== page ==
Title: “Endogenous Epigenetic Silencing and Aging”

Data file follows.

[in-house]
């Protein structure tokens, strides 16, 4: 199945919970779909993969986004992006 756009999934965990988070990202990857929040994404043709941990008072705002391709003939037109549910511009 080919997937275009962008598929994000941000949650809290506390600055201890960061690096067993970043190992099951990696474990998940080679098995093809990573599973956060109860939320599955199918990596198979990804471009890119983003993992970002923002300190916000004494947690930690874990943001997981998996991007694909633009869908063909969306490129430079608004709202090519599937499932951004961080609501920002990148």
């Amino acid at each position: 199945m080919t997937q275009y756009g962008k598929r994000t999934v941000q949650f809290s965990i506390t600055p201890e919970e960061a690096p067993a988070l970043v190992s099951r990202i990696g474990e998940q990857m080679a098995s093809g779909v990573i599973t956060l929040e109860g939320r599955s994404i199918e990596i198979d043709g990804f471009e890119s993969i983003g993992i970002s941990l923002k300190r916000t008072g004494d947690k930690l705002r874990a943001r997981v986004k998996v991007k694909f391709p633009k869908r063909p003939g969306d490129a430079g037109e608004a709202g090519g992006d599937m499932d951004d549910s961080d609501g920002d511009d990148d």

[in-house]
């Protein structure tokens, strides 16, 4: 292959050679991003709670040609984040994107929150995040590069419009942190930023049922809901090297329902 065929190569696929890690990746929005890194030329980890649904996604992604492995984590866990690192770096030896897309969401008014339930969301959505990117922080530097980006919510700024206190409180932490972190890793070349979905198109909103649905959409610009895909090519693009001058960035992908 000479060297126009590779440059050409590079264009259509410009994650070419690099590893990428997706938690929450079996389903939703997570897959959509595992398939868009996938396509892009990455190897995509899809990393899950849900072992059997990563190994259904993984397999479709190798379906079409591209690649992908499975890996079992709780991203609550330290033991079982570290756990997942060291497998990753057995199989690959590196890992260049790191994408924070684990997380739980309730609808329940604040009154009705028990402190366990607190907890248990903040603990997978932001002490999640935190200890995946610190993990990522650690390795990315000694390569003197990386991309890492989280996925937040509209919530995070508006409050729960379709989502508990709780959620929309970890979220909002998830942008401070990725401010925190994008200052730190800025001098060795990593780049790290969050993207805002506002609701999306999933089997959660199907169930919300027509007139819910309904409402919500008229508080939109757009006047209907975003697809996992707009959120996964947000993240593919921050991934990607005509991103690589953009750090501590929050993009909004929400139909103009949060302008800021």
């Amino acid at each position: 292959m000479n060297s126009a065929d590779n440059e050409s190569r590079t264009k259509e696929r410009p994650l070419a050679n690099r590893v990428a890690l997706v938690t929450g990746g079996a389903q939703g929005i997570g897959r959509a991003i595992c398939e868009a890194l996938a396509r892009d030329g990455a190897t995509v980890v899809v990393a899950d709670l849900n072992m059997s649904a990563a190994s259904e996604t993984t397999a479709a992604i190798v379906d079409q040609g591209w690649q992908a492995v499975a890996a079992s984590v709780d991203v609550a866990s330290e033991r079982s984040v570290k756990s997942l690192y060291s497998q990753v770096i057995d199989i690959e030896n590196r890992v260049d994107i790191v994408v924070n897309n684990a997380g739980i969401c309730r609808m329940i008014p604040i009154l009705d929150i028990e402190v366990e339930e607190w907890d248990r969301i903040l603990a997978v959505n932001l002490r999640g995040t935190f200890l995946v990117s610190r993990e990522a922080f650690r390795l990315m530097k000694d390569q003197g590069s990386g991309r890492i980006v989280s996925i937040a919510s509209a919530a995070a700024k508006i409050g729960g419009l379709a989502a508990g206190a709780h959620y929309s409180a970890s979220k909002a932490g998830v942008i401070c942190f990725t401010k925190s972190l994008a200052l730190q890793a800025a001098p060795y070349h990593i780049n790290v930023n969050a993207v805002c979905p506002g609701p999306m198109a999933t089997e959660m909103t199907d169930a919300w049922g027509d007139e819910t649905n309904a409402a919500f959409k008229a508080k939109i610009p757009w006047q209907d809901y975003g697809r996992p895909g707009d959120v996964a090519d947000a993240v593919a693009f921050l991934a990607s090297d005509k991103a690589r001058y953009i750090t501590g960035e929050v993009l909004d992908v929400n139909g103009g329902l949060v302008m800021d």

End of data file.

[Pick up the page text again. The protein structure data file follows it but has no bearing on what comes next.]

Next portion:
Abstract: Human monozygotic twins develop nearly identical features at the same rate, but age at different rates, usually dying seven to ten years apart. The same is true for animals. Hundreds of genetically identical nematodes will all develop the same number of somatic cells, yet, there will be an order of magnitude between the first and last deaths. Understanding the mechanisms underlying this heterogeneity is critical for achieving personalized geroscience. Growing evidence suggests that stochastic epigenetic silencing is among the greatest contributors to individual variation during aging. Differences in endogenous epigenetic silencing create individual physiological states. These distinct physiological states cause isogenic individuals to age at different rates and have differences in disease/sickness outcomes. Understanding how to control and account for these stochastic endogenous silencing events is critical for manipulating the aging process in humans, who will have both genetic and epigenetic differences affecting response to aging interventions. We have developed C. elegans as a model to study how to control and account for endogenous epigenetic silencing. We focus on germline and somatic transposon control systems that also control stochastic, endogenous silencing of native genes. By studying a biomarker of aging and mutation penetrance, we found that the pleiotropic, endogenously, RDE-3-silenced chaperone, hsp-17/HSPB5, affects variation in lifespan after heat shock, and the penetrance of the Ras G13E gain of function mutation. We also found that a somatic, endogenous silencing system controls variation in gene expression at the level of the individual allele, thereby controlling the degree of monoallelic expression in tissues


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